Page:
This isn’t to say that it’s not a real thing, just that there’s much more to the NFT technology than just that. Ethereum went through a similar thing back in 2017 when its first “killer app” became the ICO (initial coin offering), a permissionless way of crowdfunding. You don’t hear very much about ICOs nowadays, but Ethereum itself is still alive and kicking.
You may have seen Meta recently moving to integrate NFTs on its platforms. This step allows for owners of these collectibles who choose to use them as their social media avatars to have some way of verifying that they do in fact own them, rather than just posting screenshots. Kind of like a blue checkmark for celebrities, or a certificate verifying that your Rolex is the real thing.
If none of this intrigues you or fills you with much confidence for the future of this technology, then perhaps we can excite you with some other notable use cases that are coming down the pipe. Keep the Rolex certificate in mind though, because it’s at the root of a lot of what NFTs are going to be useful for in the future.
Pro tip: Learn more about perspectives and legal issues of the Metaverse in our interview with Mikhail Morozkov, Head of one of our delivery units.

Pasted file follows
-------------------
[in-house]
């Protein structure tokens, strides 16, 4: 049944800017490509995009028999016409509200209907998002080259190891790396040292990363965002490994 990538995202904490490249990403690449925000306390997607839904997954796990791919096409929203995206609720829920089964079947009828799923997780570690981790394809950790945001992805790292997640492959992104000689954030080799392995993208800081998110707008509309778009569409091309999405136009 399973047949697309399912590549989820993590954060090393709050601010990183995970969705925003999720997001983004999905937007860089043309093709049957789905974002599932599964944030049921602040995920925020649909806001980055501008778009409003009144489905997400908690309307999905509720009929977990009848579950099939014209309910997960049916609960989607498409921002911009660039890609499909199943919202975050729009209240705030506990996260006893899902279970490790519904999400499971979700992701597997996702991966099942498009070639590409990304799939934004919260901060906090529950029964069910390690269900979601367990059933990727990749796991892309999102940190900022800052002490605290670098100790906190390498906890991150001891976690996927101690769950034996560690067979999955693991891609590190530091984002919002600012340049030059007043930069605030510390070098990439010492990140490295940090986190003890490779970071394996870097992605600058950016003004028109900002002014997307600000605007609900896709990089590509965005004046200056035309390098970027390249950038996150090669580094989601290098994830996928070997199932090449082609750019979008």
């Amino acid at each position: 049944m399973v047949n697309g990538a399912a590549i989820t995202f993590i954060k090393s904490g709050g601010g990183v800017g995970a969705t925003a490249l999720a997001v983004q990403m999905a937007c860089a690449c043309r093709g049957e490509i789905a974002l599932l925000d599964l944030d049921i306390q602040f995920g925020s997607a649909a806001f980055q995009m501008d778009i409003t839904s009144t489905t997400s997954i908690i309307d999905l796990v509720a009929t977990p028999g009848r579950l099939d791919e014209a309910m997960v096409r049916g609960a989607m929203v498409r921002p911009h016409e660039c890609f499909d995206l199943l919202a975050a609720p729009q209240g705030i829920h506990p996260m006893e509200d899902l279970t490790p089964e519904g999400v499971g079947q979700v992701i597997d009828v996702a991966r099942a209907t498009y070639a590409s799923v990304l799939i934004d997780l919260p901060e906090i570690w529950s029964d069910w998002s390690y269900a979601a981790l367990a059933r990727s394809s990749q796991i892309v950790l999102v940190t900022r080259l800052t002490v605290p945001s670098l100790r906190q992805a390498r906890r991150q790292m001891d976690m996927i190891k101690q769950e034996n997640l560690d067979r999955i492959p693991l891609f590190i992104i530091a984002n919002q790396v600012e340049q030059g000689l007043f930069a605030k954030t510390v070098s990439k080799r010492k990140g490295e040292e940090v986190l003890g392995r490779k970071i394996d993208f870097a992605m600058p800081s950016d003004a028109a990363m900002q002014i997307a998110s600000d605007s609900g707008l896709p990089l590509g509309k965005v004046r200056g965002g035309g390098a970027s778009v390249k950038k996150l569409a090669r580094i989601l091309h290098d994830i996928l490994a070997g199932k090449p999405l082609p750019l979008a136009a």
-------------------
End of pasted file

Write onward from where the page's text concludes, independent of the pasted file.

Verify all the things
Sticking with luxury goods for a moment, there’s been a great deal of interest from brands like Cartier and Prada in using NFTs as a way of authenticating the originality of their products. Since every NFT is a one-off, and every luxury bag, watch, or piece of jewelry is one of a limited run of unique serial numbers, the blockchain can be used to track and authenticate these items at every step of their journey. All that allows big brands to stay one step ahead of counterfeiters and helps secondary markets (recall the Hermes Birkin handbag in Part 1), as prospective buyers can easily verify the authenticity of an item before purchasing.
Further, considering the massive supply chain disruptions the global economy has experienced since the pandemic, including shortages in both materials and labor, price inflation, and delays. NFTs could introduce efficiencies, assurances, and engendering trust in a world where supply chain managers are forced to be much more adaptable when it comes to sourcing the materials and goods they require.
Combined with a mature technology like NFC (Near Field Communication), goods can easily and affordably be tagged. Regular updates can be embedded in the blockchain at different stages of their respective journeys using NFC readers. This isn’t just limited to luxury items or works of art. If there’s one thing that blockchains do better than almost any other technology, it’s verifying that something happened at a certain time and place in a tamperproof manner.
So, naturally, firms involved in supply chains of all types are currently clamoring to deploy this technology in order to maintain the highest standards at work at every stage of their respective products’ manufacture and distribution. From soft commodities like coffee, barley, and beef, to the myriad components that find their way into your smart devices.